The notes below outline the steps I took to test two-way SSL from scratch using updated keytool functionality found in Java 7.  Rather than use a commercial certificate authority like VeriSign (which costs real money), my notes show how to generate your own CA and all PKI artefacts using just the keytool command.  These artefacts can subsequently be utilized for development / testing / private-network scenarios.  Note keytool is simple a CLI / console program shipped with the Java JDK / JRE that wraps underling java security/crypto classes.

If you can follow these steps and understand the process, then transitioning to a commercial trusted certificate authority like VeriSign should be straightforward.

In my previous article I state:

One-way SSL is the mode which most "storefronts" run on the internet so as to be able to accept credit card details and the like without the customer’s details being sent effectively in the clear from a packet-capture perspective.  In this mode, the server must present a valid public certificate to the client, but the client is not required to present a certificate to the server.

With Two-way SSL trust is enhanced by now requiring both the server and the client present valid certificates to each other so as to prove their identity.

From an Oracle WebLogic Server perspective, two-way SSL enables the server to only* accept incoming SSL connections from clients whom can present a public certificate that can be validated based on the contents of the server’s configured trust store.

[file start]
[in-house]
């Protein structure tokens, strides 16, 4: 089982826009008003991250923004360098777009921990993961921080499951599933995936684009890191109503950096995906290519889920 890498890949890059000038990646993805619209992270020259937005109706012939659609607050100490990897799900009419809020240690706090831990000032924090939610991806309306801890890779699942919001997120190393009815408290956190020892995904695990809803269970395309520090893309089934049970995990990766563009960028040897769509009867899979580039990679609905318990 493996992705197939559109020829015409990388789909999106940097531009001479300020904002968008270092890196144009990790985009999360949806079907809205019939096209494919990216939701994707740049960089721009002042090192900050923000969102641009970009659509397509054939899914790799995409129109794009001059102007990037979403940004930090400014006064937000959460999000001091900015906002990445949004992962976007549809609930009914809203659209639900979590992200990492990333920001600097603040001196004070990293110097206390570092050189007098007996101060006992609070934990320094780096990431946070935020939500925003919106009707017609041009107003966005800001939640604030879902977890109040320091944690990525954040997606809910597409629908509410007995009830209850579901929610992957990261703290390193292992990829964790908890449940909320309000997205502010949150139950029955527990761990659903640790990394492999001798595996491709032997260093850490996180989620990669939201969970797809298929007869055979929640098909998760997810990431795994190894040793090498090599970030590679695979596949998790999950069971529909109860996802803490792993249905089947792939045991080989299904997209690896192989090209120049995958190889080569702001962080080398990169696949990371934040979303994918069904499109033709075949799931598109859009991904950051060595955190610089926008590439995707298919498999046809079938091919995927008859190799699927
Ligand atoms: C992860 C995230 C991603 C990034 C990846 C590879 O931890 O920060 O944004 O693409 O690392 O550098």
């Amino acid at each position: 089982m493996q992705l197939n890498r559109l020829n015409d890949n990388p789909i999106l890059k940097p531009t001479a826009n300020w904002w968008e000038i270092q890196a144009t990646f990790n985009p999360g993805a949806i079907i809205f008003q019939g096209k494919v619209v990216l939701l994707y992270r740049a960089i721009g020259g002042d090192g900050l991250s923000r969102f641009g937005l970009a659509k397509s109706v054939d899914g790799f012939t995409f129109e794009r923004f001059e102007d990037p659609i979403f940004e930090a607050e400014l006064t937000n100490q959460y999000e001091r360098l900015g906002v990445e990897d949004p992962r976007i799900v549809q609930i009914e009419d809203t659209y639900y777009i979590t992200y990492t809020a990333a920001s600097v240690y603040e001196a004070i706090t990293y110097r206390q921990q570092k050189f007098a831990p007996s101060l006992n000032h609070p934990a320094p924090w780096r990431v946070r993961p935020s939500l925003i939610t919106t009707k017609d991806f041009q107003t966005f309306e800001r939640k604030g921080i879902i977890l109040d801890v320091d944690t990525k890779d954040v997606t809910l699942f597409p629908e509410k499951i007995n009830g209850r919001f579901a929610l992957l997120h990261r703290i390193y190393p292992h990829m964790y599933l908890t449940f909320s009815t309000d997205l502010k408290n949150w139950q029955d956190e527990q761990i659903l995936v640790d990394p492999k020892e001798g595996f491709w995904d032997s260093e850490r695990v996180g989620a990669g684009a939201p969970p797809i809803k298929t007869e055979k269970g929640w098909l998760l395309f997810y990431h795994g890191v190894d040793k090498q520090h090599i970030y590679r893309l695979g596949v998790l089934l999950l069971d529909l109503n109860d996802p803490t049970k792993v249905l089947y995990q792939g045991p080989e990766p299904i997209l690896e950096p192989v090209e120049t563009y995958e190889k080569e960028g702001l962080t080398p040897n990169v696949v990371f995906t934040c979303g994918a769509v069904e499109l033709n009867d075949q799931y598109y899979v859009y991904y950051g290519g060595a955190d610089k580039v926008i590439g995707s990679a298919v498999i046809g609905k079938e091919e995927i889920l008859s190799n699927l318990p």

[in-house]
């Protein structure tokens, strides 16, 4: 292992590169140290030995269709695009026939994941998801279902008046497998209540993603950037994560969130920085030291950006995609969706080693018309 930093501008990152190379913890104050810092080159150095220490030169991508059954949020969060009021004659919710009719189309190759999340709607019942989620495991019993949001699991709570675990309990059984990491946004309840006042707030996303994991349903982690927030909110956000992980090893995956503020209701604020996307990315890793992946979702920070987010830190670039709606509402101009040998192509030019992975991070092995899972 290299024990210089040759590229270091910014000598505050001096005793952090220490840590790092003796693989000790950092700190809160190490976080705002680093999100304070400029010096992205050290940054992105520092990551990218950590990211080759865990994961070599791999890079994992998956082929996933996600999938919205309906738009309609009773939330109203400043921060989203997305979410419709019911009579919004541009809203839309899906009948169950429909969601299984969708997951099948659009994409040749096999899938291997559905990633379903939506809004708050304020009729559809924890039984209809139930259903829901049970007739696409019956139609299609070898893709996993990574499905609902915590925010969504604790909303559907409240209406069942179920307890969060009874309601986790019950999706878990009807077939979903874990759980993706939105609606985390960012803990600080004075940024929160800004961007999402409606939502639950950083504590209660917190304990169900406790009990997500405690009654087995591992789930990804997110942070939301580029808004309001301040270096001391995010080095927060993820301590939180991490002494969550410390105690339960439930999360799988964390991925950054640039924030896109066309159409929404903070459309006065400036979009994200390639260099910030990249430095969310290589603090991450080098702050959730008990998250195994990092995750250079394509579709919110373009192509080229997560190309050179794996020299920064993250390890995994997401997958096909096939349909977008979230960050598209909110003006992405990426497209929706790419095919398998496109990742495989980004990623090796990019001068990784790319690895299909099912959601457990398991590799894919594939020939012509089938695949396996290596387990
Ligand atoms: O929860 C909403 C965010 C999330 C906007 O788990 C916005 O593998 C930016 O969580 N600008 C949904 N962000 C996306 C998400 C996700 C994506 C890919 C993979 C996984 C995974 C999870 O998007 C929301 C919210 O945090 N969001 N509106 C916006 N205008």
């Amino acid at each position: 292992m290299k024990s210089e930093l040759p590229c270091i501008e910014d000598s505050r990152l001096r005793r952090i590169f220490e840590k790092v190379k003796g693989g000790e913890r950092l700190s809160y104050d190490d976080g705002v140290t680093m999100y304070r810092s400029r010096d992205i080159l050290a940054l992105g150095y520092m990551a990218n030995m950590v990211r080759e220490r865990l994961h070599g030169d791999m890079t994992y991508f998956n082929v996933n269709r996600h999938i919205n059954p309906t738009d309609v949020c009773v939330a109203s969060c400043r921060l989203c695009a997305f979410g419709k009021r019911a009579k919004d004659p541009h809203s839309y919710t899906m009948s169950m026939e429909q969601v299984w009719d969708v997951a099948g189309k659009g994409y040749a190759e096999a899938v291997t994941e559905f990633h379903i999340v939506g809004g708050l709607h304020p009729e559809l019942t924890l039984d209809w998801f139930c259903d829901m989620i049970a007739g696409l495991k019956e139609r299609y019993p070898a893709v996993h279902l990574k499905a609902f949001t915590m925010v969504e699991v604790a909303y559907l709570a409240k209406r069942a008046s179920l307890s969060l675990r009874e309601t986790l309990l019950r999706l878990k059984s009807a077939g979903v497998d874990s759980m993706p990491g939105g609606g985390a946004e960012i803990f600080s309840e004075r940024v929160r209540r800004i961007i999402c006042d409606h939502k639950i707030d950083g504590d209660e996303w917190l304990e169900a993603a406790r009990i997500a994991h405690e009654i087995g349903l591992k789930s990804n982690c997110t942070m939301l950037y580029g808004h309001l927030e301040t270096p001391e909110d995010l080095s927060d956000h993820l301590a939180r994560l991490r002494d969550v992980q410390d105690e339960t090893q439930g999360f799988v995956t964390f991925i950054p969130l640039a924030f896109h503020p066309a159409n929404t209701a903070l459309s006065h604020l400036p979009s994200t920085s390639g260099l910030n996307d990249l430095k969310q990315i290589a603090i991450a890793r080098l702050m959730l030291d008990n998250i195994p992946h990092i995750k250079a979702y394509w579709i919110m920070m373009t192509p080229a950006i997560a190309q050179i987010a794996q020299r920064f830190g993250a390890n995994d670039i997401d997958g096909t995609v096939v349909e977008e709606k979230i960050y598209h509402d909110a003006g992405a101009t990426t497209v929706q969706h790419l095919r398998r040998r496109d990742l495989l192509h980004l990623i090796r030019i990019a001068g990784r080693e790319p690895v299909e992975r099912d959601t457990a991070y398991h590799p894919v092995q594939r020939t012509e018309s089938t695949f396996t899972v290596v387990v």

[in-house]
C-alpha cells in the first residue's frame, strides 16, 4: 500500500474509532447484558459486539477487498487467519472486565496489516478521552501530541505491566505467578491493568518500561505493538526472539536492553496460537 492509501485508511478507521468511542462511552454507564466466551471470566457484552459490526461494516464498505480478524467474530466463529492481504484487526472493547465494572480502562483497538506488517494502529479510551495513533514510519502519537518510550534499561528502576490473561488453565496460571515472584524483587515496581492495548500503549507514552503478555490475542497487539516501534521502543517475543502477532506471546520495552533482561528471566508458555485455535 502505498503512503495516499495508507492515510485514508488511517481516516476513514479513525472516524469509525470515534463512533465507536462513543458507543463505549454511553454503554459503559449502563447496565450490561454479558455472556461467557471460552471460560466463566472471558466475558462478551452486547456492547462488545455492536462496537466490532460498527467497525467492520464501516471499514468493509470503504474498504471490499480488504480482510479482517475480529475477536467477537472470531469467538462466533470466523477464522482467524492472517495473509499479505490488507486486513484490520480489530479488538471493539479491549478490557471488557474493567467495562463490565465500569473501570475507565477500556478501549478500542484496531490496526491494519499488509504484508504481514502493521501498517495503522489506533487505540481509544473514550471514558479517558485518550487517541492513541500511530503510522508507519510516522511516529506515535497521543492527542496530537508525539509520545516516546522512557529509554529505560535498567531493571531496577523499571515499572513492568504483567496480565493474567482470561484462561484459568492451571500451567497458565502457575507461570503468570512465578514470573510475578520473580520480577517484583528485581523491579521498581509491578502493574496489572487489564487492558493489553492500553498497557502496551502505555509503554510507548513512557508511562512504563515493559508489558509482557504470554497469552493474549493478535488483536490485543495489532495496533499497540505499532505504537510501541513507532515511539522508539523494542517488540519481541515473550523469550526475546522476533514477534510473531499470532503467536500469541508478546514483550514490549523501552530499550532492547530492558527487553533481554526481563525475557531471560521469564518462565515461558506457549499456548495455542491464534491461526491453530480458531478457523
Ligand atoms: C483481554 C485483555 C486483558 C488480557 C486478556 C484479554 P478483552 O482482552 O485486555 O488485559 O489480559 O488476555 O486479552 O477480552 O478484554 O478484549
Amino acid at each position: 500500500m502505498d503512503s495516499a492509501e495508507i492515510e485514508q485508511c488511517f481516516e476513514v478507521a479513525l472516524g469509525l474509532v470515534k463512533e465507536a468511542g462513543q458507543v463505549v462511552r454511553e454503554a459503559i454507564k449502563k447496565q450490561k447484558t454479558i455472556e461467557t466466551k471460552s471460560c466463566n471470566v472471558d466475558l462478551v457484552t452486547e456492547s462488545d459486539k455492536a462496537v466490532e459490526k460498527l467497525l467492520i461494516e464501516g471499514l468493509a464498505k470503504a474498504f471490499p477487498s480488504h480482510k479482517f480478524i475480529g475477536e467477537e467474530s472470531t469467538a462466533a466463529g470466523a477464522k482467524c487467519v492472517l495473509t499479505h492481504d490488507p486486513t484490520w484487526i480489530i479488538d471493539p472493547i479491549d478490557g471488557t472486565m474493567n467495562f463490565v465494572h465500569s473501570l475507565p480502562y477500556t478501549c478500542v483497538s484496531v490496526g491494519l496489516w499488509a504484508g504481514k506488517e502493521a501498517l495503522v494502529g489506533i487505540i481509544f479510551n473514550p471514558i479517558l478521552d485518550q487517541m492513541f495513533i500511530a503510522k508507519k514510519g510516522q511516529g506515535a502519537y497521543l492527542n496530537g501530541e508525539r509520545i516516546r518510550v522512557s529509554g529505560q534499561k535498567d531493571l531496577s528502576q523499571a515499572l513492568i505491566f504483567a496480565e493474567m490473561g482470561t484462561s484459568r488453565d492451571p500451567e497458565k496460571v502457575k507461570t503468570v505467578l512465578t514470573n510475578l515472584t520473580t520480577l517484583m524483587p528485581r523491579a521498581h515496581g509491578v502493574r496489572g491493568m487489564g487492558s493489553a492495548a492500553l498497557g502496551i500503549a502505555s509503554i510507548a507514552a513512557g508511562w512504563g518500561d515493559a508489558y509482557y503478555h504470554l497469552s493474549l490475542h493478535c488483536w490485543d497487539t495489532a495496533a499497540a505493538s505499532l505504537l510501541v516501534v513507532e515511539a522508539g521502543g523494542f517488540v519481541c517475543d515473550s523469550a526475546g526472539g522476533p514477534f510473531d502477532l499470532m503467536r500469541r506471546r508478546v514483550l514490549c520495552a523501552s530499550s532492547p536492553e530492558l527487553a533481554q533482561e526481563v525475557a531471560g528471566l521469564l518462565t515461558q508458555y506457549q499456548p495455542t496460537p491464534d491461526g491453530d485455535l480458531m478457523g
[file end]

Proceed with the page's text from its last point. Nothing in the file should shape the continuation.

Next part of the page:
*Assuming WebLogic Server  is configured with “Client Certs Requested And Enforced” option.

The actual certificate verification process itself is quite detailed and would make a good future blog post. RFC specifications of interest are RFC 5280 (which obsoletes RFC 3280) and RFC 2818 and RFC 6125.

WebLogic server can also be configured to subsequently authenticate the client based on some attribute (such as cn – common name) extracted from the client’s validated X509 certificate by configuring the Default Identity Asserter; this is commonly known as certificate authentication.  This is not mandatory however - Username/password authentication (or any style for that matter) can still be leveraged on top of a two-way SSL connection.

Now let’s get on with it …

Why do we need Java 7 keytool support?  Specifically for signing certificate requests, and also to be able to generate a keypair with custom x509 extension such as SubjectAlternativeName / BasicConstraints etc.

High-level, we need the following:
Custom Certificate Authority
Server Certificate signed by Custom CA
Client Certificate signed by Custom CA

Artifacts required for two-way SSL to support WebLogic server and various clients types (Browser / Java etc):
Server keystore in JKS format
Server truststore in JKS format
Client keystore in JKS format
Client truststore in JKS format
Client keystore in PKCS12 keystore format
Client truststore in PKCS12 format
CA certificate in PEM format

Note:  Browsers and Mobile devices typically want public certificates in PEM format and keypairs (private key/public key) in PKCS12 format.
Java clients on the other hand generally use JKS format keystores

Steps below assume Linux zsh

Constants – edit accordingly

CA_DNAME="CN=CustomCA, OU=MyOrgUnit, O=MyOrg, L=MyTown, ST=MyState, C=MyCountry"


CLIENT_DNAME="CN=mshannon, OU=MyOrgUnit, O=MyOrg, L=MyTown, ST=MyState, C=MyCountry"

Verify version of Java

(/usr/java/jre/jre1.7.0_45)% export JAVA_HOME=`pwd`
(/usr/java/jre/jre1.7.0_45)% export PATH=$JAVA_HOME/bin:$PATH